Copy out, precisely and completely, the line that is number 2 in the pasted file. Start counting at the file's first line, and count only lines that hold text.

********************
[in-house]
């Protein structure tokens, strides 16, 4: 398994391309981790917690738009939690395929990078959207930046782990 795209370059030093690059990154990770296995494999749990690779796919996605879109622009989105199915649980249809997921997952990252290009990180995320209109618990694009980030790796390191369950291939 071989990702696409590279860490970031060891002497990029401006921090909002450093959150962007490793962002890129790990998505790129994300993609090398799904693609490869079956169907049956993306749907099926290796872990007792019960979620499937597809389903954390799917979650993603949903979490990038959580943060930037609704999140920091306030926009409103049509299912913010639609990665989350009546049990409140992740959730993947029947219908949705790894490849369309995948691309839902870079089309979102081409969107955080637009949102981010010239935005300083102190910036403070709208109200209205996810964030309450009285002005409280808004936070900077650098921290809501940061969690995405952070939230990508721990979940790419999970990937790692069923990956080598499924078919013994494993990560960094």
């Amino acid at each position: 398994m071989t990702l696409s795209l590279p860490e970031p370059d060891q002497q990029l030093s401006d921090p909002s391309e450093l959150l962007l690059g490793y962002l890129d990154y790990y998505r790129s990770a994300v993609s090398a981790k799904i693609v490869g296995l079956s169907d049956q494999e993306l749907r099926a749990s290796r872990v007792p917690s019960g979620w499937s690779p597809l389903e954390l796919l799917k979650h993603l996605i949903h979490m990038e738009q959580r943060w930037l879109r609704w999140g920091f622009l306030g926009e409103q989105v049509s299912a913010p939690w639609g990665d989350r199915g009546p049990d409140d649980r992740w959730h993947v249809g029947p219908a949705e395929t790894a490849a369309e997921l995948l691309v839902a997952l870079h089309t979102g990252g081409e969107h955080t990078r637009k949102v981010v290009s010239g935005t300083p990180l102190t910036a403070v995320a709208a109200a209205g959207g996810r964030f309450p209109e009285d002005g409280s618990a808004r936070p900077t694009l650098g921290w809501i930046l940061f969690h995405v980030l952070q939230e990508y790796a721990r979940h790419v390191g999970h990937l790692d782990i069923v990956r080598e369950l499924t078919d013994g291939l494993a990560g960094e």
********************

């Protein structure tokens, strides 16, 4: 398994391309981790917690738009939690395929990078959207930046782990 795209370059030093690059990154990770296995494999749990690779796919996605879109622009989105199915649980249809997921997952990252290009990180995320209109618990694009980030790796390191369950291939 071989990702696409590279860490970031060891002497990029401006921090909002450093959150962007490793962002890129790990998505790129994300993609090398799904693609490869079956169907049956993306749907099926290796872990007792019960979620499937597809389903954390799917979650993603949903979490990038959580943060930037609704999140920091306030926009409103049509299912913010639609990665989350009546049990409140992740959730993947029947219908949705790894490849369309995948691309839902870079089309979102081409969107955080637009949102981010010239935005300083102190910036403070709208109200209205996810964030309450009285002005409280808004936070900077650098921290809501940061969690995405952070939230990508721990979940790419999970990937790692069923990956080598499924078919013994494993990560960094």